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March 14, 2023 10:49 am

Warped Headlines: How the Media Use Title Tricks to Shape Public Opinion

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avatar by Rachel O'Donoghue


United Hatzalah volunteers treat a number of people for gunshot wounds and a number of people suffering emotional shock at the scene of a terrorist attack on Dizengoff Street at the corner of Ben Gurion Boulevard in Tel Aviv. Credit: United Hatzalah

The headline is undoubtedly the most important element of a news story. In a few words, it should both summarize the piece and grab the reader’s attention.

The headline may also be the only part of the story that gets read, given the fact that studies indicate nearly 50 percent of news consumers scan the headline and little else.

It is, therefore, concerning to see how some of the world’s largest and most influential media outlets use headlines to distort the truth and further a specific narrative with regard to acts of violence, terrorism, and security issues in Israel.

The Murder of Two Israeli Brothers

The murder of Hallel Yaniv and Yagel Yaniv by a Hamas terrorist as they were driving through the West Bank village of Huwara triggered a revenge riot that was widely condemned by Israeli politicians.

Prior to and following the violent scenes witnessed in the flashpoint village last month, several news outlets opted to frame the killing of the siblings in a profoundly disturbing way.

CNN was among those to provide a tacit justification for their murder, specifically by describing the brothers as “settlers” in its headline and tying their deaths as a response to an Israeli counter-terrorism raid:

Such reportage is part of a pattern whereby CNN includes in its headlines whether a perpetrator is a “settler,” but fails to note the identities of attackers who are Palestinian:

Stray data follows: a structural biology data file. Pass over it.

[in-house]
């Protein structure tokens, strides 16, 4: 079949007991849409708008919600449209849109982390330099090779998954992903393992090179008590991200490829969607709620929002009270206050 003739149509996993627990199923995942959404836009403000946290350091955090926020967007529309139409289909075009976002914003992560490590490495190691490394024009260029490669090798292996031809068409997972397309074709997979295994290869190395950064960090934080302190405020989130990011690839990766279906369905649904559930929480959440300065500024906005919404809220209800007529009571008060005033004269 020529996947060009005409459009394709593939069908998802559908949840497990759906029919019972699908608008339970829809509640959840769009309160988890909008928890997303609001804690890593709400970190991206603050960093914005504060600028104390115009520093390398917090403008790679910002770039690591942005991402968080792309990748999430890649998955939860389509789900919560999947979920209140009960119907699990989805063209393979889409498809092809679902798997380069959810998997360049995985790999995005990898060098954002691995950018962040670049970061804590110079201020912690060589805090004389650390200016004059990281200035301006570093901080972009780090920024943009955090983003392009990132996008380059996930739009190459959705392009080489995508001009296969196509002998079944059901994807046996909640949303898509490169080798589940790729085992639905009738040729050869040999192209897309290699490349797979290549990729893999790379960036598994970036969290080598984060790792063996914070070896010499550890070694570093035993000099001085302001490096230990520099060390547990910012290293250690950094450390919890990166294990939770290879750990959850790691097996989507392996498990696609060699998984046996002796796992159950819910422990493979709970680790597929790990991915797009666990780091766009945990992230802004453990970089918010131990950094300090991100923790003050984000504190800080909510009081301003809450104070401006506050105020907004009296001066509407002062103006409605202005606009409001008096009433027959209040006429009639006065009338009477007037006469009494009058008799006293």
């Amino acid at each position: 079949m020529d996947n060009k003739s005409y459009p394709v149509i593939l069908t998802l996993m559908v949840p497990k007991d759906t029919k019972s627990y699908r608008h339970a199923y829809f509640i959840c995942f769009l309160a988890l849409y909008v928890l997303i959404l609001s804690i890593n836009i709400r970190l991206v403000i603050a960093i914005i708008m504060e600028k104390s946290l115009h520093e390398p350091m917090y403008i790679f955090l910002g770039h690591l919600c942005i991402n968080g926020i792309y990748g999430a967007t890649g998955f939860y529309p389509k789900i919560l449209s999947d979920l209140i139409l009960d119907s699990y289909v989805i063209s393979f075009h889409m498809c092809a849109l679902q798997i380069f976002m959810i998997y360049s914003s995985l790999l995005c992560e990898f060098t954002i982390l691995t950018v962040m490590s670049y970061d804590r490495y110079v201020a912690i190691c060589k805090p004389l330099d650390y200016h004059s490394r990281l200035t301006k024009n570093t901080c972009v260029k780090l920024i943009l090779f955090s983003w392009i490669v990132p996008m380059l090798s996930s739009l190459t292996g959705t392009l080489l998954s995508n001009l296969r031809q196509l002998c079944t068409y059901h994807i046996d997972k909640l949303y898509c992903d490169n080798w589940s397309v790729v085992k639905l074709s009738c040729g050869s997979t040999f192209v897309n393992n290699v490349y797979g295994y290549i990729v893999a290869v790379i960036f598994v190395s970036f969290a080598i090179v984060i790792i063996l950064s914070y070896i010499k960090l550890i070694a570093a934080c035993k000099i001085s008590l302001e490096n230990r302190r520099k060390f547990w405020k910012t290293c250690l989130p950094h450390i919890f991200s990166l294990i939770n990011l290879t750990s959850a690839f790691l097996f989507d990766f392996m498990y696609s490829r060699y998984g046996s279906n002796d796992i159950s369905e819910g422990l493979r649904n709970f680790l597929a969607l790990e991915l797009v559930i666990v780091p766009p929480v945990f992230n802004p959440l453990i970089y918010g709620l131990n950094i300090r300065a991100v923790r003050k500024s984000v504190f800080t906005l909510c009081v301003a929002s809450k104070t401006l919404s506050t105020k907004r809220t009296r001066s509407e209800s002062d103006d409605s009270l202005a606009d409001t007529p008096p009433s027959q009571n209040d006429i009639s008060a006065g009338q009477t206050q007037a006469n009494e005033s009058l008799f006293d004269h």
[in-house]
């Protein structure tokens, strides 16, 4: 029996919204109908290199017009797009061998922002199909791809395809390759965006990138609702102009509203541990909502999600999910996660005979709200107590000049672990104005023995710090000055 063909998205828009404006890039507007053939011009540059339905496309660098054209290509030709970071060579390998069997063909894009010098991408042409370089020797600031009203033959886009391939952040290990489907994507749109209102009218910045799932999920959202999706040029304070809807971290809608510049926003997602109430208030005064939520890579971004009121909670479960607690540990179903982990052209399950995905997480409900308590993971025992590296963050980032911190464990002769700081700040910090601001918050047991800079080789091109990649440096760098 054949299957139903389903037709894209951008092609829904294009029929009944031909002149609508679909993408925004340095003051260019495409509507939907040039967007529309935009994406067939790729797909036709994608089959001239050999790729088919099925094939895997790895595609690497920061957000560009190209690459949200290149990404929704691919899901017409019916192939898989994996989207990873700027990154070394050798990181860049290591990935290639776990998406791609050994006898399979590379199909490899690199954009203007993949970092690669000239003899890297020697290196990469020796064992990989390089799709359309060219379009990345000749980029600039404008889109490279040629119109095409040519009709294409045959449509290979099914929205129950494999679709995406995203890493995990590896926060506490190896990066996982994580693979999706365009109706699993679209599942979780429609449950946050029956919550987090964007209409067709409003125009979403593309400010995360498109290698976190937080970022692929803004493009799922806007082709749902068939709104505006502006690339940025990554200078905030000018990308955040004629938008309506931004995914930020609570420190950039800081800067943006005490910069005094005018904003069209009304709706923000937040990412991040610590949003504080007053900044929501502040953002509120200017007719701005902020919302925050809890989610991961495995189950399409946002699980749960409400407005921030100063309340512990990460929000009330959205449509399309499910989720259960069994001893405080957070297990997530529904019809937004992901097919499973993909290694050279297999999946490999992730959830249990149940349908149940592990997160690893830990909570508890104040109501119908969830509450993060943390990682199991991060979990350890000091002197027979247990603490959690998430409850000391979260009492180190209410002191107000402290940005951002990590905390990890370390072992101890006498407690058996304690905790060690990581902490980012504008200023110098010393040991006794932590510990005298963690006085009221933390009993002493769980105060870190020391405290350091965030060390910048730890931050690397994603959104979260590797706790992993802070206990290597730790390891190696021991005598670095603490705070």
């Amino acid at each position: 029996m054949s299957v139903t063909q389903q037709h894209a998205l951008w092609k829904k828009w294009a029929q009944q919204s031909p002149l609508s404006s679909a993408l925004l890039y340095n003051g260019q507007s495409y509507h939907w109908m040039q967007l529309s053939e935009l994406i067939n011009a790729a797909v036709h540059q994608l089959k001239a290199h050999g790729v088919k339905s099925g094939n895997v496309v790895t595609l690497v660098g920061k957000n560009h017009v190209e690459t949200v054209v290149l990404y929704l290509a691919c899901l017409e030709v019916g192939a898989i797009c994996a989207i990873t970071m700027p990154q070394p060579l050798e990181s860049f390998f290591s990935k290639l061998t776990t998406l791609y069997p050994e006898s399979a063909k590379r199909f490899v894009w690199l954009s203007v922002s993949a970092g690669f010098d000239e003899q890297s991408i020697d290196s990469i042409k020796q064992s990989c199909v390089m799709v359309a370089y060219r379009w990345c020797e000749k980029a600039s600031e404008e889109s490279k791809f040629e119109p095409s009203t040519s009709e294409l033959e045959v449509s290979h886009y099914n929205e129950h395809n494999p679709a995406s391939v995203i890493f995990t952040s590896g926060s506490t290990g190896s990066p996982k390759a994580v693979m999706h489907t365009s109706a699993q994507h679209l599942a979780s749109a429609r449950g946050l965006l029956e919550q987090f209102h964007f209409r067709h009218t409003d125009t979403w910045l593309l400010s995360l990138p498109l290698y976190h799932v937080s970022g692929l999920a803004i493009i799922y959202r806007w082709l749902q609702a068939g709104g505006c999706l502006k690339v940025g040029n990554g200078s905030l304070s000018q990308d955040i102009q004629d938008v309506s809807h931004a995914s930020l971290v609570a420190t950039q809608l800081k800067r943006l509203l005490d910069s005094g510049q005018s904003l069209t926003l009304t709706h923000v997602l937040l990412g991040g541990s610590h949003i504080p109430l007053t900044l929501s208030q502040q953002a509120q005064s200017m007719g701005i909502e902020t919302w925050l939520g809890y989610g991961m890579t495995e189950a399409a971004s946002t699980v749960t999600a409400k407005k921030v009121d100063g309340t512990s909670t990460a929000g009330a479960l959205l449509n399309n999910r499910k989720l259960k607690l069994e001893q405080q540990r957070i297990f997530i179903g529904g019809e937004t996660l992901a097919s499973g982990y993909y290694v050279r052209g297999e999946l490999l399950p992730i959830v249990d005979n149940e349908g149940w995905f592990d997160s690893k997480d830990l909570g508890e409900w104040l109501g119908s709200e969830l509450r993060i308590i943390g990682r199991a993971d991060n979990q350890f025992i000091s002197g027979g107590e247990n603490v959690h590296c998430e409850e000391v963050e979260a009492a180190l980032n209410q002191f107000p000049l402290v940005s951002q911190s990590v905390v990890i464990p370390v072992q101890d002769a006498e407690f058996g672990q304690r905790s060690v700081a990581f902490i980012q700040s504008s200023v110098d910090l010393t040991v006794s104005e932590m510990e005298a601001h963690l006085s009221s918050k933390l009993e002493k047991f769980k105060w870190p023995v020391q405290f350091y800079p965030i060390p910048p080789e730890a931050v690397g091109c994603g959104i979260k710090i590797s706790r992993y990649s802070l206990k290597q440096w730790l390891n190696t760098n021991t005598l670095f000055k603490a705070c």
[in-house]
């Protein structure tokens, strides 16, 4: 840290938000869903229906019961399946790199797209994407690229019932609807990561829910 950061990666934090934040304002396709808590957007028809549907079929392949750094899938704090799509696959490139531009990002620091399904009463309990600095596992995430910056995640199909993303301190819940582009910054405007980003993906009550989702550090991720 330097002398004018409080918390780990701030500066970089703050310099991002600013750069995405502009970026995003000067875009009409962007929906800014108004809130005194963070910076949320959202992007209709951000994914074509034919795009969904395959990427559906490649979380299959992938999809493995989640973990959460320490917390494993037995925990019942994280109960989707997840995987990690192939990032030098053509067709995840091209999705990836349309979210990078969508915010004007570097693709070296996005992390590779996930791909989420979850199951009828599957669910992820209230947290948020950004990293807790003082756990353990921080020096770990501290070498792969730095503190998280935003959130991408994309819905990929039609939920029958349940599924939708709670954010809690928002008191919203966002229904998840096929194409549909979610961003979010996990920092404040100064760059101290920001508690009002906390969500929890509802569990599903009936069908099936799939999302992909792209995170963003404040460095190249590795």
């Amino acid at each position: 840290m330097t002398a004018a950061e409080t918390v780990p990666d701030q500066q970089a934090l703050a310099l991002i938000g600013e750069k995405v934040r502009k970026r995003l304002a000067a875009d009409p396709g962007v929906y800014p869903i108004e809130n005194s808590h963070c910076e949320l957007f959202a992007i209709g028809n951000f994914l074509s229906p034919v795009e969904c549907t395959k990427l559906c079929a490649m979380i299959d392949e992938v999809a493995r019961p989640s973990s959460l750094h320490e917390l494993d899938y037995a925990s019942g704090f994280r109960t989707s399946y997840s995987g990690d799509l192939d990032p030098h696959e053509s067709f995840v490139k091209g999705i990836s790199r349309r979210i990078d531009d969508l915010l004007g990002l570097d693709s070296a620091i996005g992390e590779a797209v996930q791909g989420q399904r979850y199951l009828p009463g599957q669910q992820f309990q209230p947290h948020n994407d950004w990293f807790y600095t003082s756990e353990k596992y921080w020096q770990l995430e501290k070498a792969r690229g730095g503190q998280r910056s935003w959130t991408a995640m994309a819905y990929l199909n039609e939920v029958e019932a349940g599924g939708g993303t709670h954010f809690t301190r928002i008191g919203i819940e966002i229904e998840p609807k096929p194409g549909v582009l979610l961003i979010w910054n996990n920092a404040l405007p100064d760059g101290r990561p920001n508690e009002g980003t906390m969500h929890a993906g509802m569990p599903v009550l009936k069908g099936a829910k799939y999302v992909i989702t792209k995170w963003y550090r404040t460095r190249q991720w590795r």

The New York Times did not devote a story solely to the murder of the brothers, but identified them as “settlers” in subsequent reports about the resulting mob violence:

Concealing Identities: Jerusalem Car-Ramming Terror Attack

On Friday, February 10, a Palestinian terrorist from eastern Jerusalem rammed his car into a crowd of civilians waiting at a bus stop in the Ramot neighborhood of Jerusalem.

The subsequent reports about the horrific attack exposed the difference in how media outlets treat Jewish victims of terrorism compared to Palestinian deaths when composing headlines.

The New York Times published two articles online about the terror attack:

NYT Jerusalem Terror Attack headlines

New York Times Jerusalem terror attack

Despite the fact that the nature of the attack was clear from the outset, the publication failed to note the background of either the attacker or the victims in its initial headline.

Rather than inform readers that the driver was a Palestinian who had deliberately targeted a crowd of visibly Jewish bystanders, the Times opted to leave out these key details.

Additionally, the second story — when further details of the attack had been established — also failed to note that the victims were Jewish Israelis.